Noticias

JSCA Organizes First Latin American Meeting on Criminal Analysis and Smart Prosecution in Buenos Aires

The inauguration of the First Latin American Meeting on Criminal Analysis and Smart Prosecution was held in Buenos Aires on June 10. The event, which was attended by the National Attorney General of Argentina, Alejandra Gils Carbó, was organized by JSCA, the Institute for Comparative Studies in the Criminal and Social Sciences (INECIP) and the Public Prosecutor’s Office.


In addition to the Attorney General, the inauguration of the two-day event featured the participation of the President of the Federal Criminal Policy Council, Pablo López Viñals; the President of INECIP, Alberto Binder; and JSCA Training Coordinator Leonel González.

The inauguration of the First Latin American Meeting on Criminal Analysis and Smart Prosecution was held in Buenos Aires on June 10. The event, which was attended by the National Attorney General of Argentina, Alejandra Gils Carbó, was organized by JSCA, the Institute for Comparative Studies in the Criminal and Social Sciences (INECIP) and the Public Prosecutor’s Office.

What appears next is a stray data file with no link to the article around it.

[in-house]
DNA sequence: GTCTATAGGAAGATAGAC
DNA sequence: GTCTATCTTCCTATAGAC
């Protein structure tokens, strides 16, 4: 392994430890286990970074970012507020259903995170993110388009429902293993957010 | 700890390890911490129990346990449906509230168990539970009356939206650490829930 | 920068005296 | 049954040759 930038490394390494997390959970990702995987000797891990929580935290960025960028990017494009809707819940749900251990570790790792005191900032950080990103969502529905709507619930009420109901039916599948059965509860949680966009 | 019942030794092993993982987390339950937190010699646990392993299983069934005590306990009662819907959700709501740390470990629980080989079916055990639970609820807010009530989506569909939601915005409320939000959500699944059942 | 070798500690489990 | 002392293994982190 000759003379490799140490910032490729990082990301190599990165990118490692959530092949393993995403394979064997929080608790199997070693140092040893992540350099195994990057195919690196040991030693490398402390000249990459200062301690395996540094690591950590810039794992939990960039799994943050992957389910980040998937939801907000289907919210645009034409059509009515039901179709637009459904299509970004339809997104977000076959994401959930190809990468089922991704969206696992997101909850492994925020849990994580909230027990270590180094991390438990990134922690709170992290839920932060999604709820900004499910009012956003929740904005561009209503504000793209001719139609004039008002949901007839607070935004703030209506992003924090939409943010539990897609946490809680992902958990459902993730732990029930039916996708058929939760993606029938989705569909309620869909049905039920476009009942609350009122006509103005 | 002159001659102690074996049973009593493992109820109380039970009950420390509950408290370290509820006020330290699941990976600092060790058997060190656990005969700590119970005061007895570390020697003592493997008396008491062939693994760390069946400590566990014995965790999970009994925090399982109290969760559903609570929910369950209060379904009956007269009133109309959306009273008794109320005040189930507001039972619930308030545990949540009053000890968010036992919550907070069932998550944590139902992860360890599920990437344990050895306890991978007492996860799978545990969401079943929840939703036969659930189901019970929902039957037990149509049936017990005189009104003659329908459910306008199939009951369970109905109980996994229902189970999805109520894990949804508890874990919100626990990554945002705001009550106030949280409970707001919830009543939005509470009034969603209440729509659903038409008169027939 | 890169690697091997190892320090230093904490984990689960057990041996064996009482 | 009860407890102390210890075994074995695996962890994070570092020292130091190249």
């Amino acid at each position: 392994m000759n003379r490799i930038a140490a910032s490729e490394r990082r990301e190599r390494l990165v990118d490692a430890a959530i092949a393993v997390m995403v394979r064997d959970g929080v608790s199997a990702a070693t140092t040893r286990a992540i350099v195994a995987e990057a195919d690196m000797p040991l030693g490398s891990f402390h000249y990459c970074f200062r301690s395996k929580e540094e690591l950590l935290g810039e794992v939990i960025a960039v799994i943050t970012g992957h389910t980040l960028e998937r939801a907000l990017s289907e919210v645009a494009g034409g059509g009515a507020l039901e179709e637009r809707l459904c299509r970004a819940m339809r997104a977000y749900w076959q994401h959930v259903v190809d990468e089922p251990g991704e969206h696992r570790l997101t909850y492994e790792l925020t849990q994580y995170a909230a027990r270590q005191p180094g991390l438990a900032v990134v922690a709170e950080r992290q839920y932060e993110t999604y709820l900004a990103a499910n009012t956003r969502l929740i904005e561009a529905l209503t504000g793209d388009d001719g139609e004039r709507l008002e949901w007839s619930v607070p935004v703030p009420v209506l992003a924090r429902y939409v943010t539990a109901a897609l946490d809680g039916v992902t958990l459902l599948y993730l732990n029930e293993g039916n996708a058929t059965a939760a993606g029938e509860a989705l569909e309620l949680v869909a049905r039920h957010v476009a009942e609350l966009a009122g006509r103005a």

In addition to the Attorney General, the inauguration of the two-day event featured the participation of the President of the Federal Criminal Policy Council, Pablo López Viñals; the President of INECIP, Alberto Binder; and JSCA Training Coordinator Leonel González.

The purpose of the meeting, which was attended by representatives of nine countries in the region, was to reflect on the current challenges of the prosecution service, how the prosecutor’s office should organize its criminal prosecution policy and which tools it should use. The evidence suggests that while prosecution services have to a great extent adopted their role in the criminal justice process and restructured their inner workings in order to increase their effectiveness, they continue to suffer from a lack of a strategic vision regarding which crimes to focus on and which segment they seek to impact. These factors would allow them to strategically allocate human, budgetary and material resources.